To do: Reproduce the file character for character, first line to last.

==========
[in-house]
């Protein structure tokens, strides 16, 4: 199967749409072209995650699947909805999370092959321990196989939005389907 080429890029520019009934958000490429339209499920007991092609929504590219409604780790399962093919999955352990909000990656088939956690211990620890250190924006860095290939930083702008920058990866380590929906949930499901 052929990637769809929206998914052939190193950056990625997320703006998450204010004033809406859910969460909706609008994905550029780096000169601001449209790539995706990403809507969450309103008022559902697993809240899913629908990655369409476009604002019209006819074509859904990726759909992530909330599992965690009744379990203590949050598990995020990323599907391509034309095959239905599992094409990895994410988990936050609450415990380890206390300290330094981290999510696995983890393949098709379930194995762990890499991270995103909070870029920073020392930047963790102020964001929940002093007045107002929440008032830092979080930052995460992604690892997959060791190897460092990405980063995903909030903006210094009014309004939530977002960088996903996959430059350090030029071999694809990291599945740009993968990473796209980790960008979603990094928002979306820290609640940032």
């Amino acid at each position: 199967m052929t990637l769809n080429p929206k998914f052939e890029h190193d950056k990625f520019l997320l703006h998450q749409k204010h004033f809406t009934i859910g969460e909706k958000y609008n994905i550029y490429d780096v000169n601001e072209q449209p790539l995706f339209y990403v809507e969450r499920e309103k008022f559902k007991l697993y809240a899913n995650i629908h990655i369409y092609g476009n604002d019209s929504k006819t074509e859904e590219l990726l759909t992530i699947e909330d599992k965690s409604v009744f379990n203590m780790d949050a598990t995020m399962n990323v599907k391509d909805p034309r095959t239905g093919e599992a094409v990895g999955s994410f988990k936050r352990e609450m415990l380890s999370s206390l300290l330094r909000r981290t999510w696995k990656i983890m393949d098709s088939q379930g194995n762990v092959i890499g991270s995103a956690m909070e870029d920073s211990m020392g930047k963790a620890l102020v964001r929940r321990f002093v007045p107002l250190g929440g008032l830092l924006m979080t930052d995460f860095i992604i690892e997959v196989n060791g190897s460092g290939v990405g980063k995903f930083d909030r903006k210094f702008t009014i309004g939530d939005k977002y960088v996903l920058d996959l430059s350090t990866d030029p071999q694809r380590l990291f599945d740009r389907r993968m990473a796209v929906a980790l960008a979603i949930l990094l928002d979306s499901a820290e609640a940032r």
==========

[in-house]
């Protein structure tokens, strides 16, 4: 199967749409072209995650699947909805999370092959321990196989939005389907 080429890029520019009934958000490429339209499920007991092609929504590219409604780790399962093919999955352990909000990656088939956690211990620890250190924006860095290939930083702008920058990866380590929906949930499901 052929990637769809929206998914052939190193950056990625997320703006998450204010004033809406859910969460909706609008994905550029780096000169601001449209790539995706990403809507969450309103008022559902697993809240899913629908990655369409476009604002019209006819074509859904990726759909992530909330599992965690009744379990203590949050598990995020990323599907391509034309095959239905599992094409990895994410988990936050609450415990380890206390300290330094981290999510696995983890393949098709379930194995762990890499991270995103909070870029920073020392930047963790102020964001929940002093007045107002929440008032830092979080930052995460992604690892997959060791190897460092990405980063995903909030903006210094009014309004939530977002960088996903996959430059350090030029071999694809990291599945740009993968990473796209980790960008979603990094928002979306820290609640940032």
């Amino acid at each position: 199967m052929t990637l769809n080429p929206k998914f052939e890029h190193d950056k990625f520019l997320l703006h998450q749409k204010h004033f809406t009934i859910g969460e909706k958000y609008n994905i550029y490429d780096v000169n601001e072209q449209p790539l995706f339209y990403v809507e969450r499920e309103k008022f559902k007991l697993y809240a899913n995650i629908h990655i369409y092609g476009n604002d019209s929504k006819t074509e859904e590219l990726l759909t992530i699947e909330d599992k965690s409604v009744f379990n203590m780790d949050a598990t995020m399962n990323v599907k391509d909805p034309r095959t239905g093919e599992a094409v990895g999955s994410f988990k936050r352990e609450m415990l380890s999370s206390l300290l330094r909000r981290t999510w696995k990656i983890m393949d098709s088939q379930g194995n762990v092959i890499g991270s995103a956690m909070e870029d920073s211990m020392g930047k963790a620890l102020v964001r929940r321990f002093v007045p107002l250190g929440g008032l830092l924006m979080t930052d995460f860095i992604i690892e997959v196989n060791g190897s460092g290939v990405g980063k995903f930083d909030r903006k210094f702008t009014i309004g939530d939005k977002y960088v996903l920058d996959l430059s350090t990866d030029p071999q694809r380590l990291f599945d740009r389907r993968m990473a796209v929906a980790l960008a979603i949930l990094l928002d979306s499901a820290e609640a940032r």